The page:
TITLE: Ring of Fire 1-31-2013
By Ada Nett
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Ring of Fire
The thing that hath been, it is that which shall be; and that which is done is that which shall be done: and there is no new thing under the sun.
~The Preacher~ 1:9 KJV
Japanese Tsunami of 1896
Life's last hours are seldom seen as such, by those who live them. The day had dawned beautifully with soft gray skies that ruptured with a gentle mist, just as the first tremor shook the sleepy seaside village. Having risen long before the sun climbed over the edge of the deep blue bay, the fishermen were already at sea, the minor tremors mostly unnoticed as they cast their nets to a surprisingly abundant catch of fish. The tremors continued throughout the day, for a total of thirteen,none strong enough to detour the aged men, work-worn women and the scantily clad children of the fishing village, from daily life, by the sea, within the ring of fire.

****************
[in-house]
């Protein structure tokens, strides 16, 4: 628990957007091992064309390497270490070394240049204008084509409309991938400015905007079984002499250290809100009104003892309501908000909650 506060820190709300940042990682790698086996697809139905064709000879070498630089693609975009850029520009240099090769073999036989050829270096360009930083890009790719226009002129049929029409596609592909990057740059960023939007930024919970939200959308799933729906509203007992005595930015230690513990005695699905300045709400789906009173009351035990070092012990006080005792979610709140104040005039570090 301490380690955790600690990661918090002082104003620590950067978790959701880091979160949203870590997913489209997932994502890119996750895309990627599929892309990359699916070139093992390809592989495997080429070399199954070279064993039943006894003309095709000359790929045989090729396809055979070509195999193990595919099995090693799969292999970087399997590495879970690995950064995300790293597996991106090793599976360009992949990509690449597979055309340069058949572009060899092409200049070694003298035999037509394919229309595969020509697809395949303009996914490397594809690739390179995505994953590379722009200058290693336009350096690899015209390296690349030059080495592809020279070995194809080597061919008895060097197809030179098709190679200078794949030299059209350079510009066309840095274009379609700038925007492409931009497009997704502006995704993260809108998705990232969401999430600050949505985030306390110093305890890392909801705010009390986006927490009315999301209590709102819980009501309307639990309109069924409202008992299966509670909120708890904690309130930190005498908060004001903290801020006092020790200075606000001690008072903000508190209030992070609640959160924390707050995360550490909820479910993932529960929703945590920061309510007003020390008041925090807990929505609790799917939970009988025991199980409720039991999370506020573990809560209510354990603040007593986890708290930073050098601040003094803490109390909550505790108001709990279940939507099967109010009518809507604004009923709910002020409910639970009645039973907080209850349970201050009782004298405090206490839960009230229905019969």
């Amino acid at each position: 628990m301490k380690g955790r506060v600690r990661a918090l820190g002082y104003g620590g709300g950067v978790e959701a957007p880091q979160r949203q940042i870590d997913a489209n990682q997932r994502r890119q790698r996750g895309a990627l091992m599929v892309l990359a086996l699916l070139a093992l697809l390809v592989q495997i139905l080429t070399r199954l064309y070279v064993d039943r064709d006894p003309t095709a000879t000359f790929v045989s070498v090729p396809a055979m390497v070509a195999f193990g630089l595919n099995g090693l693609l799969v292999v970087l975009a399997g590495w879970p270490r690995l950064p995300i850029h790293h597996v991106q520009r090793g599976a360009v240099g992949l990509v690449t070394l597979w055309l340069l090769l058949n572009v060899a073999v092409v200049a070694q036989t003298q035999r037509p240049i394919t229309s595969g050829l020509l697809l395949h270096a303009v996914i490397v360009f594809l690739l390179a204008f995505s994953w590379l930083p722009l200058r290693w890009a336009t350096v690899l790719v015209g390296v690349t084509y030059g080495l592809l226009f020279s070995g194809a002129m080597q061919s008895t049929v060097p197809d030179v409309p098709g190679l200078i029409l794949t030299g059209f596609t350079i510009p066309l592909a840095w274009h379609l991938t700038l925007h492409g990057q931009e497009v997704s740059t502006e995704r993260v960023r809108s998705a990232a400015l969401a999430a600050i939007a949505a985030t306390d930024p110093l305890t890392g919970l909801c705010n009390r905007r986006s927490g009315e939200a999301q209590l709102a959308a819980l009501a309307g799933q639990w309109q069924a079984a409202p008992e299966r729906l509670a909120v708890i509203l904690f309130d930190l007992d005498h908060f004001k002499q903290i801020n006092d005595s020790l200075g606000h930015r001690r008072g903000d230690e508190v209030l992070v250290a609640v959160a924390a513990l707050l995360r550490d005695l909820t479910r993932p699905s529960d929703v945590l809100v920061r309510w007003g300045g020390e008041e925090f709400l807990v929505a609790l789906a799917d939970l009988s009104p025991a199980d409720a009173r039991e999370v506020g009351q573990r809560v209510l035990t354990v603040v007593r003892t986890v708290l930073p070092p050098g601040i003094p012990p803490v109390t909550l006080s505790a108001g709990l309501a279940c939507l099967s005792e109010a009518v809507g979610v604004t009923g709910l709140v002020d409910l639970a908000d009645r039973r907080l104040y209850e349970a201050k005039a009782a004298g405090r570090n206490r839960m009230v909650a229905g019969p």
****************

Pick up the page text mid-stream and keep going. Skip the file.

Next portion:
The villagers, tied to tradition adhered rigidly to ancient rituals,observing festivals and holidays according to the old Japanese calendar. Today marked the fifth moon, the fifth month, the fifth day and the festival of the Dolls. Mothers and daughters celebrated the day by making paper dolls and sitting them in tiny hand made boats which they carried to the shore and let the sea sweep away,while mouthing words of petition that the bad fortunes of the future
would be carried away with the dolls leaving only good fortune to follow. How ironically sad that the opposite would literally occur.